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It was the transit of Mercury across the face of the sun today. 

1) I was at work

2) I don't have a solar filter to avoid blindness

3) It was pishing with rain anyway. 

It next happens in 2034 or something. 

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32 minutes ago, Zen Archer Esq. said:

I'm sure he still plays guitar and records music.

Don’t believe me Joe Swash?

 

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Interesting religious perspective is pantheism, what paganism is adopted from.

The idea that the universe is your god, that the universe is your provider in the way other religions feel god is the provider.

When you consider things such as the anthropological principle of the position of the earth to be able to sustain life as we know it. It creates an opportunity to consider is it chance or is there more to the functions of the universe than we know of

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Chance imo. We hit a lucky streak. The Universe doesn't care about us, and isn't even aware.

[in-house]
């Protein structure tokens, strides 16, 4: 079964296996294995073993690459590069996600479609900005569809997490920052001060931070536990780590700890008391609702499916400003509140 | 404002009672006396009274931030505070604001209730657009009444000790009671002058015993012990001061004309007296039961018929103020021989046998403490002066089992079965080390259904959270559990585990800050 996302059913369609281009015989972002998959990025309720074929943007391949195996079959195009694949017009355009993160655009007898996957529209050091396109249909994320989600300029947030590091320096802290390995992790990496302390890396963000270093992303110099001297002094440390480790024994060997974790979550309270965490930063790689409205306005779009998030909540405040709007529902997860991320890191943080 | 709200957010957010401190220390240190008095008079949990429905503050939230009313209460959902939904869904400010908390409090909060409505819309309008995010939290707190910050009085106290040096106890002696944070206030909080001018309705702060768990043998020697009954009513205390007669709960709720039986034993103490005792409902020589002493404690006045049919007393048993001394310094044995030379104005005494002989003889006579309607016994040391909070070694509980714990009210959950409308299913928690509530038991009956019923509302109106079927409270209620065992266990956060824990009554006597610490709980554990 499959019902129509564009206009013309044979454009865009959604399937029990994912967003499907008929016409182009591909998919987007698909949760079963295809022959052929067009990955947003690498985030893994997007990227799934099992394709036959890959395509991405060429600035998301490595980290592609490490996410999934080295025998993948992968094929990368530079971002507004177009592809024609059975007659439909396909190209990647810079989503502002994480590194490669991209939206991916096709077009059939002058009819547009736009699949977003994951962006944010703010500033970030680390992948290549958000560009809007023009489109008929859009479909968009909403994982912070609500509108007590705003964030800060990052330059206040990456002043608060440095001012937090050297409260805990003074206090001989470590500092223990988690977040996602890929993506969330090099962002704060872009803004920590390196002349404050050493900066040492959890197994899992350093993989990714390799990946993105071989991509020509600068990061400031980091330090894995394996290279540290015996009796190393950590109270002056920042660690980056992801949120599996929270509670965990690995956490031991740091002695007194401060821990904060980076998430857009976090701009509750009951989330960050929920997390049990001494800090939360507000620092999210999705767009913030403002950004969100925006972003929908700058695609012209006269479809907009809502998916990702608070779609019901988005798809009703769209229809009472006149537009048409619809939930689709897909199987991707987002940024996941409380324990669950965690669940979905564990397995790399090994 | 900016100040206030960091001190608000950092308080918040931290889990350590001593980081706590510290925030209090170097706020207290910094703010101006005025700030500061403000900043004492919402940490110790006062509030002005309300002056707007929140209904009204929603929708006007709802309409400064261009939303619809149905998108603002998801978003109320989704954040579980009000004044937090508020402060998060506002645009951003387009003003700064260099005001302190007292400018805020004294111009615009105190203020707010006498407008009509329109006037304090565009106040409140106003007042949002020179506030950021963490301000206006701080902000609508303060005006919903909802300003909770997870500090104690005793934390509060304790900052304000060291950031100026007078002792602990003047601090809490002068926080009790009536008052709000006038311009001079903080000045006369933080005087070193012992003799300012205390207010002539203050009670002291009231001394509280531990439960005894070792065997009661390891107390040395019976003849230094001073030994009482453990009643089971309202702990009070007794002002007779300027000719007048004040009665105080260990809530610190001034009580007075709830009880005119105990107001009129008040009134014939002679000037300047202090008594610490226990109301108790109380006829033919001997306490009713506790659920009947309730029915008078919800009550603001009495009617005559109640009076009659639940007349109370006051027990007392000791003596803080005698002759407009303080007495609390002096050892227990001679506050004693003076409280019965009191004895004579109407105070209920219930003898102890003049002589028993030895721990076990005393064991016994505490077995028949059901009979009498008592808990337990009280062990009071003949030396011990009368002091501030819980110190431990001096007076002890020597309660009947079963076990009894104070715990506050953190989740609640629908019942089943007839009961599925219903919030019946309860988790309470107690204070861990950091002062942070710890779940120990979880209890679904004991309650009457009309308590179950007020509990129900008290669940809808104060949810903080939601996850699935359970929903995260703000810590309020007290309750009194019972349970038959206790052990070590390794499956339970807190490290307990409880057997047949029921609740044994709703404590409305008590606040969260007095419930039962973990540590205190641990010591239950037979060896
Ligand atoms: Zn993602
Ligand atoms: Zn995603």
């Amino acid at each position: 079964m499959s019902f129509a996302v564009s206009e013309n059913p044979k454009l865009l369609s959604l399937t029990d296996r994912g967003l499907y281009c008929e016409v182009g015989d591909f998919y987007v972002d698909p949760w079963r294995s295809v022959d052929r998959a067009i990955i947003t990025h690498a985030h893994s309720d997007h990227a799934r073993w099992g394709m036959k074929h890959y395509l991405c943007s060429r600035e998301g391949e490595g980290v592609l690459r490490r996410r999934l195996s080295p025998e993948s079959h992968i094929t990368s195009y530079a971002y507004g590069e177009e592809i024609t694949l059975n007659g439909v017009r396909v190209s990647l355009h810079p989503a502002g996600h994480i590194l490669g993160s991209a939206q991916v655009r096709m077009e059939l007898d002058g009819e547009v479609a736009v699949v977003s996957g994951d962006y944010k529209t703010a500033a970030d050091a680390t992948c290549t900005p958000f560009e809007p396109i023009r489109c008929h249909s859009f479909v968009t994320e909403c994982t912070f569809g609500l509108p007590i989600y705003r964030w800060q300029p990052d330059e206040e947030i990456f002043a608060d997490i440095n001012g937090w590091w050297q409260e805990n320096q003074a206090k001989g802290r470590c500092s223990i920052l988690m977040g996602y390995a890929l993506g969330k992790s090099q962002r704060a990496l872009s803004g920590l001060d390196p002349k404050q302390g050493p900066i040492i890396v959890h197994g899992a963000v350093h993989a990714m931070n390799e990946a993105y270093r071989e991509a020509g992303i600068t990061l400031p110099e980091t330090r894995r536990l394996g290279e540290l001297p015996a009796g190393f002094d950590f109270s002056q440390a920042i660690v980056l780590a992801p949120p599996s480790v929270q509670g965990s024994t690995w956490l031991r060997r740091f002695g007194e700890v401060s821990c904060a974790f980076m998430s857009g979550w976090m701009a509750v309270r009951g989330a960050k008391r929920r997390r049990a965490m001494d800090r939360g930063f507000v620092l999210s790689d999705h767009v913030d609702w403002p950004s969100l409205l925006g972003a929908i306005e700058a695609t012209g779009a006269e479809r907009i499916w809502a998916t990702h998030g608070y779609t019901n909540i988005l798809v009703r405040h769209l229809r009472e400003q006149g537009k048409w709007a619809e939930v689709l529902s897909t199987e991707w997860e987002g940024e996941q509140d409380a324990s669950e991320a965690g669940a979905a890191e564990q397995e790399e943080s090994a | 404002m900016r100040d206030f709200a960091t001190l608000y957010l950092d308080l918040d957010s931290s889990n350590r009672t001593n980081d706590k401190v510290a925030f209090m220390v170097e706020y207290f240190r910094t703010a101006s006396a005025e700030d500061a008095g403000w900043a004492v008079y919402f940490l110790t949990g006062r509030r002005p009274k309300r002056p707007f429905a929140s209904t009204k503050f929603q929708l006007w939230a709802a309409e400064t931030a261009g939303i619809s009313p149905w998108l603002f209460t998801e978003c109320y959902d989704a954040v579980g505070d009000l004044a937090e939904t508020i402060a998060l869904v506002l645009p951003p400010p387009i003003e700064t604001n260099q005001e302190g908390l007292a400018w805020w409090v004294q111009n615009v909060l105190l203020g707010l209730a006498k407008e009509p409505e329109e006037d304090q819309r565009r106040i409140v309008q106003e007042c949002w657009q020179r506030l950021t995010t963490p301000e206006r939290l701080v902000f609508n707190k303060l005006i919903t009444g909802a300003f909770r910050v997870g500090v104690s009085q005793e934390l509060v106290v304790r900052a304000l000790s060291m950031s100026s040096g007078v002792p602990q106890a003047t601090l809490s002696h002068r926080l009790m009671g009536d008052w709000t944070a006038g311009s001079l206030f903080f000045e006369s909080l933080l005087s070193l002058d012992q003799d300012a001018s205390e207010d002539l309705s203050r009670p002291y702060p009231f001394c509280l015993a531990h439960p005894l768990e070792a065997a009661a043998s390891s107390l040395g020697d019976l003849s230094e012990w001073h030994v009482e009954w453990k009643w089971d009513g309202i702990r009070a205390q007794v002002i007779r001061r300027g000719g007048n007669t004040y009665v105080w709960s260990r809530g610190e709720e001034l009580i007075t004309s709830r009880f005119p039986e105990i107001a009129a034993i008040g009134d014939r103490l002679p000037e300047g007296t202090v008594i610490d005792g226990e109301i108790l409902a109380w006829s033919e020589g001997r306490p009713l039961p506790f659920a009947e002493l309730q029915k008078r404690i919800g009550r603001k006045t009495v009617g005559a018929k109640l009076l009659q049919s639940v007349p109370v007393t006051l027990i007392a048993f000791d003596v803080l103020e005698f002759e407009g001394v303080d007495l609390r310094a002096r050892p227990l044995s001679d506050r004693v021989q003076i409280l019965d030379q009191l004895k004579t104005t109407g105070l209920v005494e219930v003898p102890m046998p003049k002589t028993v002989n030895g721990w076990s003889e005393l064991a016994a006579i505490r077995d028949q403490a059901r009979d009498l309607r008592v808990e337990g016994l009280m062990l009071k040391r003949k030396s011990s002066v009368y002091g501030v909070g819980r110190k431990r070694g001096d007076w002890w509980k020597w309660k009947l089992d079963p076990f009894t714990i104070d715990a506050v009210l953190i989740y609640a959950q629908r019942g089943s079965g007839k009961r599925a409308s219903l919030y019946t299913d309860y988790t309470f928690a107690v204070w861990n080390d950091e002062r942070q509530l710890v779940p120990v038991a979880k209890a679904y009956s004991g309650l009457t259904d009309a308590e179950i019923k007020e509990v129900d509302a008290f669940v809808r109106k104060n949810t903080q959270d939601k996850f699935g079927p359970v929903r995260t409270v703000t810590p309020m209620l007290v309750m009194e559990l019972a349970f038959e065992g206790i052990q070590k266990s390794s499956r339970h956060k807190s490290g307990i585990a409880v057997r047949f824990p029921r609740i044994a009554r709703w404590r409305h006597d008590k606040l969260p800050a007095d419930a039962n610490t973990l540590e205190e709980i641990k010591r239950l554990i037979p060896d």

Edited by welshbairn

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On 11/11/2019 at 22:10, D.A.F.C said:

Would the top of it be one of the best terrestrial places for a giant observatory with the thin atmosphere etc?

Many of the worlds most important telescopes are on Mauna Kea volcano in Hawaii. 

image_2.jpg

 

Others are on the volcannic island of La Palma. Mountain ranges create a lot of unstable air, while volcanoes often stand out on their own, so are high and have very stable air. This is why some of the biggest telescopes are on them. 

But moving one all the way to Mars would not really make much sense, if we could get it into orbit them keeping it there would be totally atmosphere free and there is no gravity so you can build it very light. 

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https://www.bbc.co.uk/news/science-environment-50419917

Quote

 

The oxygen in Martian air is changing in a way that can't currently be explained by known chemical processes.

That's the claim of scientists working on the Curiosity rover mission, who have been taking measurements of the gas.

They discovered that the amount of oxygen in Martian "air" rose by 30% in spring and summer.

The pattern remains a mystery, but researchers are beginning to narrow the possibilities.

While the changes are most likely to be geological in nature, planetary scientists can't completely rule out an explanation involving microbial life.

The results come from nearly six Earth years' (three Martian years') worth of data from the Sample Analysis at Mars (Sam) instrument, a portable chemistry lab in the belly of the Curiosity rover. 

 

 

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On 11/11/2019 at 22:10, D.A.F.C said:

Would the top of it be one of the best terrestrial places for a giant observatory with the thin atmosphere etc?